PowerShell Community
by @DoctorDNS
1y ago
Q: I have a bunch of scripts we use in production that make use of Windows credentials. In some cases, these scripts have an actual password in plain text, while others read the password from an XML file. Is there a better way? A: Scripts with high-privilege account passwords in plain text is not a good idea. There are several methods you can use to improve the security of credentials handling. One great way is to use the SecretManagement and SecretStore modules from the PowerShell Gallery. What are Secrets? Secrets are, in general, passwords you need to access some resource. It might be the p ..read more
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A closer look at the Crescendo configuration
PowerShell Community
by Sean Wheeler
1y ago
In my previous post, I looked at the details of a Crescendo output handler from my VssAdmin module. In this post, I explain the details of a cmdlet definition in the Crescendo JSON configuration file. The purpose of the configuration The structure for the interface of a cmdlet is a reasonably predictable thing. The cmdlet uses a standard Verb-Noun format The cmdlets take input using sets of parameters Cmdlets that make changes to the system support -Confirm and -WhatIf parameters The pattern of the script code to support these fits a template. The more difficult part of the cmdlet is in the ..read more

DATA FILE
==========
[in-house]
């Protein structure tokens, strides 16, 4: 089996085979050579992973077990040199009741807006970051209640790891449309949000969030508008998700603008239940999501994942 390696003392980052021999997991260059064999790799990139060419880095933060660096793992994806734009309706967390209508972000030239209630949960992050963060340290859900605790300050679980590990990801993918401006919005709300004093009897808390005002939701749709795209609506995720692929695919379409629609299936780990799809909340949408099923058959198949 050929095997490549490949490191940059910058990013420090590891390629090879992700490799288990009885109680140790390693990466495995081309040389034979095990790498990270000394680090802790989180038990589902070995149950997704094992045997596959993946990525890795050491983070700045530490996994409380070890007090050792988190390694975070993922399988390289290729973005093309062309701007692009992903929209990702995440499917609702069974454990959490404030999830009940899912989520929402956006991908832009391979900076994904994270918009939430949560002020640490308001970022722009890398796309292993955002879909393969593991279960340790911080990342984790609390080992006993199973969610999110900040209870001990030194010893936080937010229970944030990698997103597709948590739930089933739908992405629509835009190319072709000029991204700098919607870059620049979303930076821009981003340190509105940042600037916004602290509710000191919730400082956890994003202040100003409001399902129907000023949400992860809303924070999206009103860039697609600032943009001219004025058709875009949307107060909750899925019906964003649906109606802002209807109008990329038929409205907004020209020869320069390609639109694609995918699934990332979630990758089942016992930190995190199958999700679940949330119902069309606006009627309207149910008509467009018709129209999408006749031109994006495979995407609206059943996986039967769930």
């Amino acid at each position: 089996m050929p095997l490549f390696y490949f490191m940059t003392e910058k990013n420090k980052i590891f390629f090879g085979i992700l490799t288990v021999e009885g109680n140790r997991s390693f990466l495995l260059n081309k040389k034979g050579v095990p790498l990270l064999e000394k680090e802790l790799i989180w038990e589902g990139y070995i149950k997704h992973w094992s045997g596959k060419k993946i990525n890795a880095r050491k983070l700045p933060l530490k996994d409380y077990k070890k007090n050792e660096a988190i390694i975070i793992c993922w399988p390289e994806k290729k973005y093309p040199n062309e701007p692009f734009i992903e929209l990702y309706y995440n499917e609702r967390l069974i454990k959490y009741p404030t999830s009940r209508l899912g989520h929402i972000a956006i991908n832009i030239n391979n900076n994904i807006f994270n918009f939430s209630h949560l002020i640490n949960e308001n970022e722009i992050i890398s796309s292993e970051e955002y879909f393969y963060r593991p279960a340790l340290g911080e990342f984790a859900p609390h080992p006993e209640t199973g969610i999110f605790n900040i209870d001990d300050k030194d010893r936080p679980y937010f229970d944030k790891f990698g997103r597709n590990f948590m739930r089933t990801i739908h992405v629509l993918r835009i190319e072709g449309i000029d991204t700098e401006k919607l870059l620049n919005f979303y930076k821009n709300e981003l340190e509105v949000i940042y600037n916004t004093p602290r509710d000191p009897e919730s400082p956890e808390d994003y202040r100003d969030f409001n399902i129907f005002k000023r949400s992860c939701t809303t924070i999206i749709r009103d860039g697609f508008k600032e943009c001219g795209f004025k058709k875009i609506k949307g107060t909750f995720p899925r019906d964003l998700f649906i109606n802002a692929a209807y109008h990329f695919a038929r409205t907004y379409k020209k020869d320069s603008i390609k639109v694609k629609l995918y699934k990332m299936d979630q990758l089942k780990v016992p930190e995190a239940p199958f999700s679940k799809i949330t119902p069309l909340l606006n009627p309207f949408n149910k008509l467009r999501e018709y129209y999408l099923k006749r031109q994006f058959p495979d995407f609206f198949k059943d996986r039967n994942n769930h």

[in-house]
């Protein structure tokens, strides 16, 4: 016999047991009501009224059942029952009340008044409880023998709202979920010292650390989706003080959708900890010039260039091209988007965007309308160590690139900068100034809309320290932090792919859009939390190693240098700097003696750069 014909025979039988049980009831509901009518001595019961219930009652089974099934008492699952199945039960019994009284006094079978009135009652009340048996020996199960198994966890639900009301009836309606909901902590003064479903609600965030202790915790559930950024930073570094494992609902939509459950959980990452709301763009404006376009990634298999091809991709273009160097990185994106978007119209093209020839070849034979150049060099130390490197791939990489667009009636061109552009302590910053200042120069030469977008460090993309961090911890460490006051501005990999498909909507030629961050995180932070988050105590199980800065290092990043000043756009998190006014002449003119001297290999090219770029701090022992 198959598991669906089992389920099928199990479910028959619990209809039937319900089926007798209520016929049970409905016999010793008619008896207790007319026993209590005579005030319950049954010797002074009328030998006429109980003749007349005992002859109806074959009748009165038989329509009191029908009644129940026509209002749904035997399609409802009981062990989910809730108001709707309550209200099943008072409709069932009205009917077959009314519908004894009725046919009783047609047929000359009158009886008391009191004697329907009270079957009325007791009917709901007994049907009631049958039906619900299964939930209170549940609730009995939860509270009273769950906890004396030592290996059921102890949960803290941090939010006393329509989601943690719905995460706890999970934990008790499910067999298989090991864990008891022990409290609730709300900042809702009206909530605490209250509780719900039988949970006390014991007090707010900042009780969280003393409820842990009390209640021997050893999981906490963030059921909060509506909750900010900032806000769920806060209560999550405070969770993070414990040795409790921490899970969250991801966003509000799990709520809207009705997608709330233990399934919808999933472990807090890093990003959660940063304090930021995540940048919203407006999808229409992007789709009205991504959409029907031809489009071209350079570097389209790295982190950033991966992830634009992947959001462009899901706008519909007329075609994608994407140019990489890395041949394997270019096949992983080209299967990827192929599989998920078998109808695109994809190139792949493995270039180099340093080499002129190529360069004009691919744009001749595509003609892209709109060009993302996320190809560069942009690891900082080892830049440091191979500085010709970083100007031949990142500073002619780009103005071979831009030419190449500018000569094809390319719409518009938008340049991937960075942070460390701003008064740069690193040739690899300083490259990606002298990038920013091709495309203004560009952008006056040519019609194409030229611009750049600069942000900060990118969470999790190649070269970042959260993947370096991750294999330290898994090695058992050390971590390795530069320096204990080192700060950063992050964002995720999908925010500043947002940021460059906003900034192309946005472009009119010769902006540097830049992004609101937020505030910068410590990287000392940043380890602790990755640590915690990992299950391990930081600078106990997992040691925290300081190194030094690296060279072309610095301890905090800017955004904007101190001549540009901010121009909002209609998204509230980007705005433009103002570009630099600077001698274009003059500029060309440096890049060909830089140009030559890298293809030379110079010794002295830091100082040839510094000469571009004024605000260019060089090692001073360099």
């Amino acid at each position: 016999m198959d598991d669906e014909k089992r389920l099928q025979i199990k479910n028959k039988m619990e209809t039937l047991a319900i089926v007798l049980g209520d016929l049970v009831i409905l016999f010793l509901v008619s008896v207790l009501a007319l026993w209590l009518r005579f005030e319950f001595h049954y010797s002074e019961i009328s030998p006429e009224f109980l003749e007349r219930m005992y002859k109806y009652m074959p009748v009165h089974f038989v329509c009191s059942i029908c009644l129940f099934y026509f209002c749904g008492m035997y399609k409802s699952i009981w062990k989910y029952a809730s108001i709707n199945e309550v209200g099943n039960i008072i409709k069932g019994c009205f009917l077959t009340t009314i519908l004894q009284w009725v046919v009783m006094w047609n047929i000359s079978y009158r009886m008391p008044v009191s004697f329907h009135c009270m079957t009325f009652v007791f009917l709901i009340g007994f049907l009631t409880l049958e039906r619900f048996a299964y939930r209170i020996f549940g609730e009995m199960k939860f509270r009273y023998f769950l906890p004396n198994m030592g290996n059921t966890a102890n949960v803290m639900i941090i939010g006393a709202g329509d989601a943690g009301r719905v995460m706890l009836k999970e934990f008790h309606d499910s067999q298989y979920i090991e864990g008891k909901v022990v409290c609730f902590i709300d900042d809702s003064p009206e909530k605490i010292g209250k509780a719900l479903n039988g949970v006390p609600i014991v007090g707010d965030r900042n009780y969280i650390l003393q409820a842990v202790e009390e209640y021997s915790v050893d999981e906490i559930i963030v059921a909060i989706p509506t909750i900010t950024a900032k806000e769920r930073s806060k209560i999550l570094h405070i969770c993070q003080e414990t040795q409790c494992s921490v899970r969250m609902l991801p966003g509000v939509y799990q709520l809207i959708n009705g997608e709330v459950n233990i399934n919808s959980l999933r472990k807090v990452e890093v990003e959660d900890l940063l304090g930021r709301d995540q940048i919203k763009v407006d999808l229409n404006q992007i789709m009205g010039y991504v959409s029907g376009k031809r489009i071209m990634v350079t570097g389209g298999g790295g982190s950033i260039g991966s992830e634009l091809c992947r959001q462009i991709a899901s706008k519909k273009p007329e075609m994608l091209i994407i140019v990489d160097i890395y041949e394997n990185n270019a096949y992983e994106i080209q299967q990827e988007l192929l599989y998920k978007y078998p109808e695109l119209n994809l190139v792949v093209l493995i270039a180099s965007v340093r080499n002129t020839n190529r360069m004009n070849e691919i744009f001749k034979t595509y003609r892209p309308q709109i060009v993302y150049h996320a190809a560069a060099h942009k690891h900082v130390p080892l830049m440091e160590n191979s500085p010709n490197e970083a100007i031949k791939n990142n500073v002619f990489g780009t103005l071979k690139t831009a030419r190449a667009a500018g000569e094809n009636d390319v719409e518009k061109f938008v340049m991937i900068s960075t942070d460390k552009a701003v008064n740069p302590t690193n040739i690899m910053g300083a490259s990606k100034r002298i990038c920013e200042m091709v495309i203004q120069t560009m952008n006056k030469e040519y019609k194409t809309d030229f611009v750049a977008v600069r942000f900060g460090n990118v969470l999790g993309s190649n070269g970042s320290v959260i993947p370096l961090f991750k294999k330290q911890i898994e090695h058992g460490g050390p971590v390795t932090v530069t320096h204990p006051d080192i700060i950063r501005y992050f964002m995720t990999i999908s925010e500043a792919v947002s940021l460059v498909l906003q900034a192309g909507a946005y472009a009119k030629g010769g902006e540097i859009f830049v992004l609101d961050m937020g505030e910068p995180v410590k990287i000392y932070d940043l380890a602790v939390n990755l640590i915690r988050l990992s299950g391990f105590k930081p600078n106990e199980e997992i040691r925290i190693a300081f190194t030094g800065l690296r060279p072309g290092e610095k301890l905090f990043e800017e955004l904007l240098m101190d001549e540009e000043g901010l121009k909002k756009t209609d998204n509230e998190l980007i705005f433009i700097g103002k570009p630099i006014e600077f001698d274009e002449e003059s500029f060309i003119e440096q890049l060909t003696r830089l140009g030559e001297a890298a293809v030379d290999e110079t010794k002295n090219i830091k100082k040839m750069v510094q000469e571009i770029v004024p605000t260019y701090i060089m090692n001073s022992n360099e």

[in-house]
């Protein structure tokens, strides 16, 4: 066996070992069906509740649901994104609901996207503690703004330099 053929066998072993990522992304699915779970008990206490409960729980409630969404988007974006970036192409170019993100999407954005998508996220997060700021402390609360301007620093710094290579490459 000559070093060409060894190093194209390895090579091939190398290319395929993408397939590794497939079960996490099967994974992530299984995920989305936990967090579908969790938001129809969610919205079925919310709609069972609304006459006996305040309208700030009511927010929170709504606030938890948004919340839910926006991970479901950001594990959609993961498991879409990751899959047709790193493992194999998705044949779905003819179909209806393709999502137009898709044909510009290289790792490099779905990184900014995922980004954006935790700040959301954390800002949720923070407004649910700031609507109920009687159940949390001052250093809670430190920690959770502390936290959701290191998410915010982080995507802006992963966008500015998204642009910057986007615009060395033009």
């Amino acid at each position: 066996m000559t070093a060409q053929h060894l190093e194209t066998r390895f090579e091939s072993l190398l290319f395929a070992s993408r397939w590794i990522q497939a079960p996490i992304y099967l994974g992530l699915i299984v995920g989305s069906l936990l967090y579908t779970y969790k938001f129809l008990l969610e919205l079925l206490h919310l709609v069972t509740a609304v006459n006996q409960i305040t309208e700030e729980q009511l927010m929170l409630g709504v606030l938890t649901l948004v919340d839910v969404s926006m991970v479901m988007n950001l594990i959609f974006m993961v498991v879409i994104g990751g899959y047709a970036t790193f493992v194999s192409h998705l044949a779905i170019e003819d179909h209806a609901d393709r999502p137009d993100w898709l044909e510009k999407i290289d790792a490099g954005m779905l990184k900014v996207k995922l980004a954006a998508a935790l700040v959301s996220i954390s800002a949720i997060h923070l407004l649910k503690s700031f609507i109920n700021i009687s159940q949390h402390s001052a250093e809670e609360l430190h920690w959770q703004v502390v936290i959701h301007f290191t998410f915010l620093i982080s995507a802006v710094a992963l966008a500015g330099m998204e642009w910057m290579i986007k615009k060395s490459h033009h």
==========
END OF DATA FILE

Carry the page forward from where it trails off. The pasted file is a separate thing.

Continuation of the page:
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A closer look at the parsing code of a Crescendo output handler
PowerShell Community
by Sean Wheeler
1y ago
In my previous post, I showed you how to parse the output from the netstat command. The output of netstat is not very complex. The goal of the post was to introduce some parsing strategies that you can use to create a full Crescendo module. In this post, I explain the details of a more complex parsing function that I created for my VssAdmin module. Examining the parser for Get-VssShadowStorage The following screenshot shows the ParseShadowStorage function that is called by the Get-VssShadowStorage cmdlet to handle the output from vssadmin.exe. The parsing process is broken into four areas: Co ..read more
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Converting string output to objects
PowerShell Community
by Sean Wheeler
1y ago
In my previous post, I talked about using Crescendo to create a PowerShell module for the vssadmin.exe command in Windows. As I explained, you have to write Output Handler code that parses the output of the command you are using. But if you never written a parser like this, where do you start? In this post I show you how to parse the output from the netstat command. The output of netstat is not very complex and it is basically the same on Windows and Linux systems. The goal here is to talk about parsing strategies that you can use to create a full Crescendo module. Step 1 – Capture the output ..read more
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Understanding Get-ACL and AD Drive Output
PowerShell Community
by Faris Malaeb
1y ago
Understanding Active Directory ACL using PowerShell can be a bit tricky. There are no out-of-the-box cmdlets with ActiveDirectory PowerShell module to help in settings the permission quickly. While there are no cmdlets, you can nevertheless manage AD permissions using the AD PowerShell drive. In this post, I will try to simplify Active Directory ACL and how to read the result easily, so let’s start. Prerequisites To follow along with this article, you need the following: PowerShell 7. x or Windows PowerShell 5.1 A user account that is member of Domain Admin AD Group. Windows Server 2012, 2016 ..read more